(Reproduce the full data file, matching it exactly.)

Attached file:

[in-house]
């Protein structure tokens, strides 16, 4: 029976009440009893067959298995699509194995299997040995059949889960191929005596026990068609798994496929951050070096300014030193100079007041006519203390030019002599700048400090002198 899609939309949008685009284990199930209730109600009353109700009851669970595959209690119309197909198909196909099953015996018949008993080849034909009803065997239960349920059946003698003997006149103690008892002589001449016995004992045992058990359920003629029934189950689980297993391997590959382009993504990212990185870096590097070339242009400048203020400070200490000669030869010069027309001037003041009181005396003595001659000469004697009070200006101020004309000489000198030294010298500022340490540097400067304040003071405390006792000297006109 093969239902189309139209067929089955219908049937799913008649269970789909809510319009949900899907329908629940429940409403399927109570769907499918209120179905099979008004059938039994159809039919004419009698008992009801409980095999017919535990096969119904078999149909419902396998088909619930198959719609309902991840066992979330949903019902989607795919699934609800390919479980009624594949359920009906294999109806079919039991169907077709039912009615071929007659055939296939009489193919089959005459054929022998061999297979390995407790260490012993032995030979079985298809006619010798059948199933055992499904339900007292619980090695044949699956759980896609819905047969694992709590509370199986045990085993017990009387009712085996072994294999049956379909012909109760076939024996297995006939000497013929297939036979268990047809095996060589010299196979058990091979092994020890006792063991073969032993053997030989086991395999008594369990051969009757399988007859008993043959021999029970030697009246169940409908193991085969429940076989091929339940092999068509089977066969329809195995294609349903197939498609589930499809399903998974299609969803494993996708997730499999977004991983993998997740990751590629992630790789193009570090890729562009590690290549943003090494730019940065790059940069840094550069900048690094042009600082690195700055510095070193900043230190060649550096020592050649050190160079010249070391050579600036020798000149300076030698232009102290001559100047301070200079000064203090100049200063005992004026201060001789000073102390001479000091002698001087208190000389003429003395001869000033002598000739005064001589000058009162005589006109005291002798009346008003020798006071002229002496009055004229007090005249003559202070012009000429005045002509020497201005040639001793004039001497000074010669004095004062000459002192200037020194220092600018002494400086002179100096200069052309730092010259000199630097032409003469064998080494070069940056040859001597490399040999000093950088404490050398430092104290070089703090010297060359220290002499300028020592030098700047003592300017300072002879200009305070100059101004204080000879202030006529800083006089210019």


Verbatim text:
[in-house]
């Protein structure tokens, strides 16, 4: 029976009440009893067959298995699509194995299997040995059949889960191929005596026990068609798994496929951050070096300014030193100079007041006519203390030019002599700048400090002198 899609939309949008685009284990199930209730109600009353109700009851669970595959209690119309197909198909196909099953015996018949008993080849034909009803065997239960349920059946003698003997006149103690008892002589001449016995004992045992058990359920003629029934189950689980297993391997590959382009993504990212990185870096590097070339242009400048203020400070200490000669030869010069027309001037003041009181005396003595001659000469004697009070200006101020004309000489000198030294010298500022340490540097400067304040003071405390006792000297006109 093969239902189309139209067929089955219908049937799913008649269970789909809510319009949900899907329908629940429940409403399927109570769907499918209120179905099979008004059938039994159809039919004419009698008992009801409980095999017919535990096969119904078999149909419902396998088909619930198959719609309902991840066992979330949903019902989607795919699934609800390919479980009624594949359920009906294999109806079919039991169907077709039912009615071929007659055939296939009489193919089959005459054929022998061999297979390995407790260490012993032995030979079985298809006619010798059948199933055992499904339900007292619980090695044949699956759980896609819905047969694992709590509370199986045990085993017990009387009712085996072994294999049956379909012909109760076939024996297995006939000497013929297939036979268990047809095996060589010299196979058990091979092994020890006792063991073969032993053997030989086991395999008594369990051969009757399988007859008993043959021999029970030697009246169940409908193991085969429940076989091929339940092999068509089977066969329809195995294609349903197939498609589930499809399903998974299609969803494993996708997730499999977004991983993998997740990751590629992630790789193009570090890729562009590690290549943003090494730019940065790059940069840094550069900048690094042009600082690195700055510095070193900043230190060649550096020592050649050190160079010249070391050579600036020798000149300076030698232009102290001559100047301070200079000064203090100049200063005992004026201060001789000073102390001479000091002698001087208190000389003429003395001869000033002598000739005064001589000058009162005589006109005291002798009346008003020798006071002229002496009055004229007090005249003559202070012009000429005045002509020497201005040639001793004039001497000074010669004095004062000459002192200037020194220092600018002494400086002179100096200069052309730092010259000199630097032409003469064998080494070069940056040859001597490399040999000093950088404490050398430092104290070089703090010297060359220290002499300028020592030098700047003592300017300072002879200009305070100059101004204080000879202030006529800083006089210019």